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Laura Klappenbach

Siberian Tiger Population Holding Steady

By June 23, 2005

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Deep in the icy, snow-packed woods of Siberia, tigers prowl. It's an odd place to envision tigers—majestic and black-striped, these felines are more often associated with the humid jungles of India than with the wintry stretches of eastern Russia. But this is no ordinary tiger, this is the Siberian tiger.

Siberian tigers are a critically endangered subspecies of tiger that once roamed the wilds of Russia, China, Mongolia, and the Korean Peninsula. Today, they inhabit small remnants of their former range. They have disappeared entirely from South Korea and survive only in small numbers in North Korea and China. The Siberian tiger's last stronghold is the mixed pine-broadleaf forests of eastern Russia.

Siberian tigers, also known as Amur tigers, are the largest of all the tiger subspecies, and are known to bulk out to as much as 270kg. These fierce hunters are the top carnivores in the habitats they populate and feed on large mammals such as wild boar, red deer, moose, sika deer, and musk deer.

Despite their power and majesty, Siberian tigers have fallen victim to a wide range of threats including habitat destruction, poaching, and lack of prey (due to the hunting of prey species by humans). They are also vulnerable to abnormally harsh fluctuations in climate. In 1996, a census of the Siberian tiger population revealed only 330 to 371 adults remained in Russia's forests.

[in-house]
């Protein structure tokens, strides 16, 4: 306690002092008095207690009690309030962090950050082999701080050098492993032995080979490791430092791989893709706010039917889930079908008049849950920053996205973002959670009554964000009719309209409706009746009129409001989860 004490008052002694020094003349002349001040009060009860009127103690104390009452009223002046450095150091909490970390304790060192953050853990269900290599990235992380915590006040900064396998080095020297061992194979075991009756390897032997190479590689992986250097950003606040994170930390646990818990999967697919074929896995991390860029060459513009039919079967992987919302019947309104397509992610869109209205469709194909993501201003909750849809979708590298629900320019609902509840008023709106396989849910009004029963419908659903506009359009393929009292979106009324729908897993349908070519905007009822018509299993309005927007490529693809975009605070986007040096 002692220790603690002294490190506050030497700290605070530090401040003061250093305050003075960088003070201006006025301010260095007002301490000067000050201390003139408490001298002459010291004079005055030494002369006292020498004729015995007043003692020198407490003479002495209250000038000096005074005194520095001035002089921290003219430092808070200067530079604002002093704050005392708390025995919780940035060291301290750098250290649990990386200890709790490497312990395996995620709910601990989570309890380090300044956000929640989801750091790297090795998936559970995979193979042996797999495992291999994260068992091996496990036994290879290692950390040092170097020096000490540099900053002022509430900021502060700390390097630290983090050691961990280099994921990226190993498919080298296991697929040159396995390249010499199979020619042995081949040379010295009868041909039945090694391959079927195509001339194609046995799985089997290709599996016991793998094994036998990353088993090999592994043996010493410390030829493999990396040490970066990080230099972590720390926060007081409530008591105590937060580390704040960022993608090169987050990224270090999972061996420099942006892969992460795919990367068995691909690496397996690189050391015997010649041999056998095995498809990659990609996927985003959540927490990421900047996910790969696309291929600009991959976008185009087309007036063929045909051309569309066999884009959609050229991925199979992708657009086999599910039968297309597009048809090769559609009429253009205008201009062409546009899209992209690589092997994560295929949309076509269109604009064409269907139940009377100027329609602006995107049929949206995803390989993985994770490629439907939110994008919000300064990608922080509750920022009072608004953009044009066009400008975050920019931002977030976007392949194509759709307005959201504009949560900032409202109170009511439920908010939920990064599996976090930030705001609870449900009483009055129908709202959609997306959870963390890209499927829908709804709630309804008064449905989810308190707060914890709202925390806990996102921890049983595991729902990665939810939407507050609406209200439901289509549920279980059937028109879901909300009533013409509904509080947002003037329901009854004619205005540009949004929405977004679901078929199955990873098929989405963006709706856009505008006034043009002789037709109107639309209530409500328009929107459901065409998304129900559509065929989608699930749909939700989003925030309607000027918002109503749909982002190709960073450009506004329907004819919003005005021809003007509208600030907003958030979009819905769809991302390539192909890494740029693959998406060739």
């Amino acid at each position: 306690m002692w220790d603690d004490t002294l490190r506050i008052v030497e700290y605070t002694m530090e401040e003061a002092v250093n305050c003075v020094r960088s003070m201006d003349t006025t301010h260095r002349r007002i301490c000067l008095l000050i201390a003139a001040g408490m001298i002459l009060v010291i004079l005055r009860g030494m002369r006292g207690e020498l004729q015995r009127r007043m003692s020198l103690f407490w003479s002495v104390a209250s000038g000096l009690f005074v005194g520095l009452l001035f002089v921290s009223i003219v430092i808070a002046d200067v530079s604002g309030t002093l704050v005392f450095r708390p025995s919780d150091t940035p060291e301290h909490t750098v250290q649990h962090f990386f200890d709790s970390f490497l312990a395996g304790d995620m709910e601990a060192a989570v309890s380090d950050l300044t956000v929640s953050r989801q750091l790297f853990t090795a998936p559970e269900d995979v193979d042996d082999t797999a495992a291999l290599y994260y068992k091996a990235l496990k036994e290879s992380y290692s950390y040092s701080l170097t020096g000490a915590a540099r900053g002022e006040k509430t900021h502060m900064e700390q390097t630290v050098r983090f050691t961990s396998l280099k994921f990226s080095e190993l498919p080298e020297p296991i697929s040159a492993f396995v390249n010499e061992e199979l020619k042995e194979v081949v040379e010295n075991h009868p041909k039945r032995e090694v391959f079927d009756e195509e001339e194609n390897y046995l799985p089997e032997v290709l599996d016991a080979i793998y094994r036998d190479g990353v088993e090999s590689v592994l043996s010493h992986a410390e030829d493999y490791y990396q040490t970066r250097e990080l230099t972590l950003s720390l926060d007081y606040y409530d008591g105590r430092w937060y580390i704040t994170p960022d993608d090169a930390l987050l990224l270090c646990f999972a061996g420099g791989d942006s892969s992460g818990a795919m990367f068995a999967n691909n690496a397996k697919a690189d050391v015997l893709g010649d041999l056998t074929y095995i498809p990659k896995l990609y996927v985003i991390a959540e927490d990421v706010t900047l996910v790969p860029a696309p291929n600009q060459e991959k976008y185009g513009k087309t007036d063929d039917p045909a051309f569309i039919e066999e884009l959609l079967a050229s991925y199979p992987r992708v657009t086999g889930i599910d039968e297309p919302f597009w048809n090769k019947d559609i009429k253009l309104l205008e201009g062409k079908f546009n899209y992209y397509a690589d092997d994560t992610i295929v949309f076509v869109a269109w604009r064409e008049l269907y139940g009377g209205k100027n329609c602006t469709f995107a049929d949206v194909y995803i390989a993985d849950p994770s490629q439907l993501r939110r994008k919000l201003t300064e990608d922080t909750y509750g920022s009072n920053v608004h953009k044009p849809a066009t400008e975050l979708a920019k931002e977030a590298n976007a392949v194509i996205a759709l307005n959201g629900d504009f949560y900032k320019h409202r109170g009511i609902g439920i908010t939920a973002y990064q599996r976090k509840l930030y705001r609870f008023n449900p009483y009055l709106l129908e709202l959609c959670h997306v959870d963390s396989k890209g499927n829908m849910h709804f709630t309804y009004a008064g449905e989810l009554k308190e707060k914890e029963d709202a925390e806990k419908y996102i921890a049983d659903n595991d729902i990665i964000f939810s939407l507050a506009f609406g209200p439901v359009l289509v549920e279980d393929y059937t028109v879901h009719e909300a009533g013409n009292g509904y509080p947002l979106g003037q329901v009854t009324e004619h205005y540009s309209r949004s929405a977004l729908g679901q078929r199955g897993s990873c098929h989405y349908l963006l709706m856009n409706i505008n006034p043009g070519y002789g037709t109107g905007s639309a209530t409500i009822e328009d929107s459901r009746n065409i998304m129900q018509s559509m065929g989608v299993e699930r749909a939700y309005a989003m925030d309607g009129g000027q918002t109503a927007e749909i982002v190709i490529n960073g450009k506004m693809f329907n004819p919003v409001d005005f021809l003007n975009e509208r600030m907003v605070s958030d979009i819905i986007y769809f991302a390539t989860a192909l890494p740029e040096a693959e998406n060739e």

But there is now cause for optimism. A recent census of the Siberian tiger population reveals that their numbers are holding steady. Scientists have found that between 334 and 417 adult tigers now inhabit the Siberian forests, an encouraging and unexpected increase from the 1996 census.

The slight increase in tigers is attributed at least in part to the logging practices used in Siberia. Only about 20 percent of Russia's tiger population inhabit protected lands and much of the remaining 80 percent live within areas where commercial logging takes place. If logging in those areas involved clear cutting forests, this would be disastrous for tigers. But selective logging, a practice that extracts only the most commercially valuable trees and leaves behind the rest, is more common at present. This logging approach encourages re-growth of browse which in turn provides more food for the tiger's prey species such as boars and deer. A well-fed prey population means the tigers have a reliable food source too.

Photo © Cindy Haggerty / ShutterStock.

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